If you still insist they were close in production here are their best seasons in adjusted stats.
I said they were close as hockey players at their peak. Obviously you need to look at offense (where Selanne has the edge), but you need to consider other factors (including defensive play playoff performances, where Modano has the edge).

How many regular season points from Selanne would be enough to offset Modano's better defense and strong playoff performances? (Serious question).

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08-10-2010, 11:35 PM
  #64
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Quote:
Originally Posted by Big Phil View Post
This was midway through the 1997-'98 season. Selanne is having a great year sans Kariya and it was becoming glaring to everyone that he was truly the better player between the two although in the summer of 1997 I think people would have said Kariya.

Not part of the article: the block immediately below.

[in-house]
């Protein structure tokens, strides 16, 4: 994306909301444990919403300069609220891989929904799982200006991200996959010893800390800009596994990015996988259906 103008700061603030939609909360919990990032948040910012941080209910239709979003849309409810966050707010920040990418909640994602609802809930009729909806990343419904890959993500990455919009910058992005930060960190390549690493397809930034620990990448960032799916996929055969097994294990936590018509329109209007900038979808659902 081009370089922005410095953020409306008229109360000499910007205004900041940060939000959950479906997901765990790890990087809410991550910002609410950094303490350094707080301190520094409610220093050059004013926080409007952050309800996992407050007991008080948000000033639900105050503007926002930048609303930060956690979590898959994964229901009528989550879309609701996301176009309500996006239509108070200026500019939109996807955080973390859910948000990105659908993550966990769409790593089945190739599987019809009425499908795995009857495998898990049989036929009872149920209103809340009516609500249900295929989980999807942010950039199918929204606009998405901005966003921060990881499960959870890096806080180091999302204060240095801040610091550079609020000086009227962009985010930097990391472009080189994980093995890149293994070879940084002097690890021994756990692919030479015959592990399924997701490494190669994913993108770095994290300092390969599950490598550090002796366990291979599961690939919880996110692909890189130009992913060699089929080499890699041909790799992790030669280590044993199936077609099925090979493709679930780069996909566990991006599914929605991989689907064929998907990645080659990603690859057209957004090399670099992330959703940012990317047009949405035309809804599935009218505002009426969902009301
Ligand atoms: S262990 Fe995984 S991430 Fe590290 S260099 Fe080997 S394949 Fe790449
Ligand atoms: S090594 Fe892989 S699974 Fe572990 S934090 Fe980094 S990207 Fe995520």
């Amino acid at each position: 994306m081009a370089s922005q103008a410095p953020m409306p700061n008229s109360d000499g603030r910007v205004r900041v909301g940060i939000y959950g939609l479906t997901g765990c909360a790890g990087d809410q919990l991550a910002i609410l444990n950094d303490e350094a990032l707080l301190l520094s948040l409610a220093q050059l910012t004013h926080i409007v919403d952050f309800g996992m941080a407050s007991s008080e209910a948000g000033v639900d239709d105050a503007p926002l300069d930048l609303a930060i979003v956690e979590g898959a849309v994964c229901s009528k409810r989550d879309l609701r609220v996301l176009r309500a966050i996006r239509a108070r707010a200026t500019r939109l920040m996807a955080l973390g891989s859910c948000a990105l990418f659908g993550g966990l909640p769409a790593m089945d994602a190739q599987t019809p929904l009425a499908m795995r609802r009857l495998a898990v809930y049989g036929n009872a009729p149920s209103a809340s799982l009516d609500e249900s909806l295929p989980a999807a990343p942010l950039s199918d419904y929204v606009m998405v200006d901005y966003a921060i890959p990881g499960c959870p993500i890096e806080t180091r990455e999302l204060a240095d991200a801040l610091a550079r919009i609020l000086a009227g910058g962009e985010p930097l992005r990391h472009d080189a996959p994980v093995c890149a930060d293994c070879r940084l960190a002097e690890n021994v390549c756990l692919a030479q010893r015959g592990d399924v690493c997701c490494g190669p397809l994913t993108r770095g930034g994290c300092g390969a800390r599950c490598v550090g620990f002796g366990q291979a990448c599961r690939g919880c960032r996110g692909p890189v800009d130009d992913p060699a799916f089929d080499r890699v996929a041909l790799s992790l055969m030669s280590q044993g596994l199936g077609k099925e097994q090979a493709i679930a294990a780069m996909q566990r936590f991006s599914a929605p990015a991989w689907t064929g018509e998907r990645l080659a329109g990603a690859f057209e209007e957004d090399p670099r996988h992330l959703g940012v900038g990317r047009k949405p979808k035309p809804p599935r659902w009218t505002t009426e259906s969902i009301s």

I dunno, I and a sizable majority of hockey afficiniados I've talked to (mostly not Finnish), always Considered Selšnne the better player, more dynamic player, and way more important to the team.
Look at Selšnne stats without kairya, then vice versa. Even in the no offense Sharks, Selšnne was still one of the top (or was he first) in the team with points.
Selšnne defense game has also been always underrated. Sure he's no Selke candidate, but he's never been a total cherrypicker either.

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08-11-2010, 12:23 AM
  #65
Ohashi_Jouzu